Many years before automobiles and paved highways, Thomas Jefferson envisioned a grid system of roads across the United States. In 1925, a governmental board laid out interstate routes loosely based on the grid system. East-West routes were even numbered while North-South routes were given odd numbers.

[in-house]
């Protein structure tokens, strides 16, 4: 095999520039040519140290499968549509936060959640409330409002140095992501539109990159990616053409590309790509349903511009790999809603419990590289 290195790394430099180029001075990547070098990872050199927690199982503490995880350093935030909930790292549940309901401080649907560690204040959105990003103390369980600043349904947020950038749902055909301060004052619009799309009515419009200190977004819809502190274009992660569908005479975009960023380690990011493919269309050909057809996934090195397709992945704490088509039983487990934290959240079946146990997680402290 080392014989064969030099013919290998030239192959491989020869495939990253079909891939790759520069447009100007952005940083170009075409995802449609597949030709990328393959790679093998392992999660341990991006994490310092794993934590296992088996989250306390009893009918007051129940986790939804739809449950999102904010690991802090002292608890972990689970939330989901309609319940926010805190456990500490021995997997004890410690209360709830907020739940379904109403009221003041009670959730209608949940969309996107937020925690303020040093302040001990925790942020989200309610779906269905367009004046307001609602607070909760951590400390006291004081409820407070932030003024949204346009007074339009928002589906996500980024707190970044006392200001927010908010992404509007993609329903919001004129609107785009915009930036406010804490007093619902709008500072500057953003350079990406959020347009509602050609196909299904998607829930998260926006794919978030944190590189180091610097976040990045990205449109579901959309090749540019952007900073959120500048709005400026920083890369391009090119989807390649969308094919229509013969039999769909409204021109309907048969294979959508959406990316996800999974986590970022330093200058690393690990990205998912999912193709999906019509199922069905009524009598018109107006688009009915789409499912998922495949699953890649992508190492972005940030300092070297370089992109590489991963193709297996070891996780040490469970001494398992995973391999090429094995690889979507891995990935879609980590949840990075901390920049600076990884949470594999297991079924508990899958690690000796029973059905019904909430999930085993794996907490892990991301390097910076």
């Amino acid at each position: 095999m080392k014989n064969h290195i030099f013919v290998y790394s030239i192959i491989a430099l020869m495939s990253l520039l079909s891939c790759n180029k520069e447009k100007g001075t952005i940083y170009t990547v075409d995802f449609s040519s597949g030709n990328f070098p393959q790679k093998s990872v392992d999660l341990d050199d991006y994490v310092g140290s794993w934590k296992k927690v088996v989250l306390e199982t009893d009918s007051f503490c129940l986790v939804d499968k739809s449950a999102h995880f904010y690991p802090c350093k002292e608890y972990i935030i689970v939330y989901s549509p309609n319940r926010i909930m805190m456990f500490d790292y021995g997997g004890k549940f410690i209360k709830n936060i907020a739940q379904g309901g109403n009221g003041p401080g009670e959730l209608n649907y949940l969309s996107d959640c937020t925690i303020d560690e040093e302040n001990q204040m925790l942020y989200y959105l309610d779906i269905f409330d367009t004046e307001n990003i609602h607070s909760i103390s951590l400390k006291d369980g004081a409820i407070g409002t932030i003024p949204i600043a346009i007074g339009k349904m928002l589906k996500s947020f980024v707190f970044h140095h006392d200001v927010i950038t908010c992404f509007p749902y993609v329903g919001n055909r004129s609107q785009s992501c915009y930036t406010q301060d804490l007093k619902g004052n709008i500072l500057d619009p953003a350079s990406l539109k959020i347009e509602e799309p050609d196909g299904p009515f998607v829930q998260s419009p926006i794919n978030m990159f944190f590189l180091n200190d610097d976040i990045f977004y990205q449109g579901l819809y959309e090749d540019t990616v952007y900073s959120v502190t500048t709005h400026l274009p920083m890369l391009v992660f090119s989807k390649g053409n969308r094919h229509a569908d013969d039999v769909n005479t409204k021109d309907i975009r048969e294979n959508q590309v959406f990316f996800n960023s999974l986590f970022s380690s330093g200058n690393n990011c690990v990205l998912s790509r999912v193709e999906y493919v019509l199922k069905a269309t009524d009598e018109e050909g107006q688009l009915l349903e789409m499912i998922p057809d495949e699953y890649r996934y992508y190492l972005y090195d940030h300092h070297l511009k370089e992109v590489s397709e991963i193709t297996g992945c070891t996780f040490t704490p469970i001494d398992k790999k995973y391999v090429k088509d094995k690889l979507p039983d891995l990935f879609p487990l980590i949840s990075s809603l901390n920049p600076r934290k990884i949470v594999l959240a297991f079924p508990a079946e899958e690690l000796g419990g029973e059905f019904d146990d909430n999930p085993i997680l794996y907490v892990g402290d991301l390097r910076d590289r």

A need for a route from Chicago to Los Angeles was apparent. The intended route was to head south from Chicago to Springfield, Illinois and then directly west to California. Cyrus Avery, an influential member of the committee, convinced the other committee members that a more southerly route through the flatlands of Oklahoma, Texas, New Mexico, Arizona and into California would be cheaper to build and also have the advantage of being an “all weather” road by avoiding the high Rocky Mountains which would have been crossed by the more northerly path. According to the grid pattern being followed, 62, 64 and 66 were available designations. Kansas used 62 for a secondary road so the board submitted its plan for Route 66. Approval came in 1926 and the rest is history.